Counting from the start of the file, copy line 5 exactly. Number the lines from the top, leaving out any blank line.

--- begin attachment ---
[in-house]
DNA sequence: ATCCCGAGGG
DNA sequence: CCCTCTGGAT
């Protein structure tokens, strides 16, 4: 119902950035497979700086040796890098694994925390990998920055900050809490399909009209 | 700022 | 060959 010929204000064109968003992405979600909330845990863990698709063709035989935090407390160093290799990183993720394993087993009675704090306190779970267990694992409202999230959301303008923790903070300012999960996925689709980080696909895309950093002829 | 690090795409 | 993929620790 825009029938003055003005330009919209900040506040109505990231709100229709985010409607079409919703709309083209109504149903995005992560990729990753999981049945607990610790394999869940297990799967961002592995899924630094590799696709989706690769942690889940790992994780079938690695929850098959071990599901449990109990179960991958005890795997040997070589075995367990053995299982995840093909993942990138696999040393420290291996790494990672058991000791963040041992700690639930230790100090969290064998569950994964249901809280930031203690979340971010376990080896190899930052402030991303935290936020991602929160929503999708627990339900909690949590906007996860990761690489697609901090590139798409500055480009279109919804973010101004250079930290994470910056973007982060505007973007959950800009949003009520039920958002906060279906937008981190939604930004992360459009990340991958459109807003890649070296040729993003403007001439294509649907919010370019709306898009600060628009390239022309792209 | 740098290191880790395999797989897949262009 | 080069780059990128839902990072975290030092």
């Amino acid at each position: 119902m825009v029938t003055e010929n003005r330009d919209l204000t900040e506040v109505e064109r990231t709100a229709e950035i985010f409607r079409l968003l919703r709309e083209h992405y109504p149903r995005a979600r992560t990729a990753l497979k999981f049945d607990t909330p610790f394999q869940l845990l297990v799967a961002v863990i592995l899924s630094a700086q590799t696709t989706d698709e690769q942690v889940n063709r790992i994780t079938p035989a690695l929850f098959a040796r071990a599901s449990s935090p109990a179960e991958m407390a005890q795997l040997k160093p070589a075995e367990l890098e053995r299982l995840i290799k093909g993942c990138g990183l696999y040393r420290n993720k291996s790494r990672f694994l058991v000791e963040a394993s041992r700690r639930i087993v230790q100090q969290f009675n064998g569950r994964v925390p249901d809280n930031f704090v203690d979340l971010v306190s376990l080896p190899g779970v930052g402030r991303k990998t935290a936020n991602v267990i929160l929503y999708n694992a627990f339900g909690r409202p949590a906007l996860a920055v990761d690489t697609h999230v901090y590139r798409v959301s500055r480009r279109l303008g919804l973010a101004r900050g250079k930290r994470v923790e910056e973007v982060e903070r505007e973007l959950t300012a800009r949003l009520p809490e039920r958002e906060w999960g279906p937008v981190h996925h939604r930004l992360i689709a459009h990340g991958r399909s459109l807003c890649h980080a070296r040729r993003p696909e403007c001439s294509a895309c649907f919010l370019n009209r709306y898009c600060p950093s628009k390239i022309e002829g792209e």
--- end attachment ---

């Amino acid at each position: 119902m825009v029938t003055e010929n003005r330009d919209l204000t900040e506040v109505e064109r990231t709100a229709e950035i985010f409607r079409l968003l919703r709309e083209h992405y109504p149903r995005a979600r992560t990729a990753l497979k999981f049945d607990t909330p610790f394999q869940l845990l297990v799967a961002v863990i592995l899924s630094a700086q590799t696709t989706d698709e690769q942690v889940n063709r790992i994780t079938p035989a690695l929850f098959a040796r071990a599901s449990s935090p109990a179960e991958m407390a005890q795997l040997k160093p070589a075995e367990l890098e053995r299982l995840i290799k093909g993942c990138g990183l696999y040393r420290n993720k291996s790494r990672f694994l058991v000791e963040a394993s041992r700690r639930i087993v230790q100090q969290f009675n064998g569950r994964v925390p249901d809280n930031f704090v203690d979340l971010v306190s376990l080896p190899g779970v930052g402030r991303k990998t935290a936020n991602v267990i929160l929503y999708n694992a627990f339900g909690r409202p949590a906007l996860a920055v990761d690489t697609h999230v901090y590139r798409v959301s500055r480009r279109l303008g919804l973010a101004r900050g250079k930290r994470v923790e910056e973007v982060e903070r505007e973007l959950t300012a800009r949003l009520p809490e039920r958002e906060w999960g279906p937008v981190h996925h939604r930004l992360i689709a459009h990340g991958r399909s459109l807003c890649h980080a070296r040729r993003p696909e403007c001439s294509a895309c649907f919010l370019n009209r709306y898009c600060p950093s628009k390239i022309e002829g792209e």